A side note about Lars Fält: He has three suggestions for attaining the right survival attitude. I’ll let you look up the first two on your own, but the third deals with breaking big tasks into smaller ones or risk being overwhelmed by the enormity of the situation you now find yourself in. The transfer of this bit of survival wisdom to the Gransfors Bruks Outdoor Axe is that many think a big axe is the solution because it does big things. Big familiar things. However, even though a small axe does smaller tasks, those little day-to-day survival jobs keep time moving forward with the blood still pumping. You can only cut down so many trees before you have to do something besides burn them.

Size vs. Length
In the field, the Gransfors Bruks Outdoor Axe chops better than expected due to the long handle. It is worth using on trees up to six inches in diameter, but go back to the shed for a larger axe if your two hands cannot reach around the trunk. But again, that is not this tool’s forte. Instead, this axe shines when the workpiece is in the meat freezer, not walking around the ranch. A few quick strokes and the trunk is delimbed. A few more swings and the kindling and small firewood stacks up. The handle is even long enough to get a two-handed grip for those jobs that require forceful but precise chopping, or when isometric push-pull rotating strokes are needed to accelerate the axe head in a confined space.

But Wait! There’s More.
The shaving-sharp axe bits that Gransfors Bruks is known for was not forgotten here. When the knife-like edge is combined with a small head, the Outdoor Axe quickly morphs into a kitchen tool. It slices, dices, chops, and cuts. Whether tomatoes or meat, this axe fits right in to the culinary toolset. Just keep the wooden handle away from flame.

When working wood with the Outdoor Axe, one of the big things you will notice is accuracy with which you can precisely score the wood with little concern for a larger meatier head continuing on without your permission. When making small items like snare posts, tent pegs, marshmallow sticks, even just prettying up the campsite, you will quickly feel a level of power much more than a survival knife, and much more controlled that a full sized hatchet let alone an axe. And if you have responsible children around the campfire, this Outdoor Axe makes an excellent tool to both introduce and enhance axe skills. The small diameter handle fits in a kid’s hand like a full-sized hickory shaft does in an adult’s.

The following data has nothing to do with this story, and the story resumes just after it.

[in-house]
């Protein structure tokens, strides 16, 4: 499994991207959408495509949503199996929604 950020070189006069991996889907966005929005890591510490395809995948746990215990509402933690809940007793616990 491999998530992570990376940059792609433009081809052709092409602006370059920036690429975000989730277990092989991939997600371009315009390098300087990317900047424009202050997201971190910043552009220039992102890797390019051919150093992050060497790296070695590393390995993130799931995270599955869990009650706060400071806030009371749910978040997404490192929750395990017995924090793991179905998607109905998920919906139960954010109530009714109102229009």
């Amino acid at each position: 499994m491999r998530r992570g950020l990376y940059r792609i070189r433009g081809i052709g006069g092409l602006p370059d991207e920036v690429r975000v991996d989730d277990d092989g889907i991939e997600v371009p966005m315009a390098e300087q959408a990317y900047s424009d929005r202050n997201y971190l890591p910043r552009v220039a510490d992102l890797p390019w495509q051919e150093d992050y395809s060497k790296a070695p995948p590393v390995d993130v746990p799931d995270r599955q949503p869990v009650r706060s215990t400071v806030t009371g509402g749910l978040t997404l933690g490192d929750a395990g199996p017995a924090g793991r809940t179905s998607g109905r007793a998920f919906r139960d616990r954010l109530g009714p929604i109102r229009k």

From a carry standpoint, the Gransfors Bruks Outdoor Axe is much like an old-world tomahawk. Not the tactical ones of today, but a forged (and I use that term loosely) head consisting of little more than a bit or blade followed by an attachment hole through which a study stick has been wedged. Although the Gransfors Bruks Outdoor Axe has a fairly flat poll (butt or hammerhead-looking face) this axe, like a traditional tomahawk, is designed to engage the world in only one direction. Using the poll like a hammer-unless designed as such like with splitting axes-will damage the head possibly to the point of breaking it along the thin edges to the left and right of the eye (handle hole). On the other hand, the smoothness of the poll’s edges would make this a decent skinning tool where the animal cape is pried away from the muscle by short punchy strokes once the axe’s poll is sliding around inside the critter.

Rounding out the Gransfors Bruks Outdoor Axe is the minimalist leather blade cover. While most Gransfors Bruks axes have this same type of sheath, one of its features really does work well with this axe. The single strap and snap design of the sheath also doubles as a belt carry option. By slipping the strap through your belt and snapping the in axe, you can comfortably wear and deploy the axe with similar effort to a sheath knife. And unlike many other blade bikinis, this one stays put having been sized perfectly for the head that will wear it. Other speciality axes with a survivalist pedigree have been know to wear an afterthought for a sheath such as the Wetterlings Bushman Axe designed by Les Stroud. A great axe, but the loose fit on the blade cover is a sacrilege for tools at this level.

Hype to Hip
The Gransfors Bruks Outdoor Axe is one of those controversial tools about which it is easy to form a quick opinion. Few people I’ve met remain neutral about it. Some, like me, love it. Others find the Outdoor Axe a perfect storm of misaligned features. Too big for this, too small for that. And way too expensive regardless. While I certainly understand and appreciate opposing opinions, I do have to admit that the wilderness is a much more interesting place to wander with this axe than without it. The family tree of modern gear is a filled with dead branches as well long lives with many offspring. But it is also filled with relationships that most folks thought would never survive. The Gransfors Bruks Outdoor Axe just might be one of those marriages between functions that goes from hype to hip in one generation. At least that’s where I’m placing my $175 dollar bet.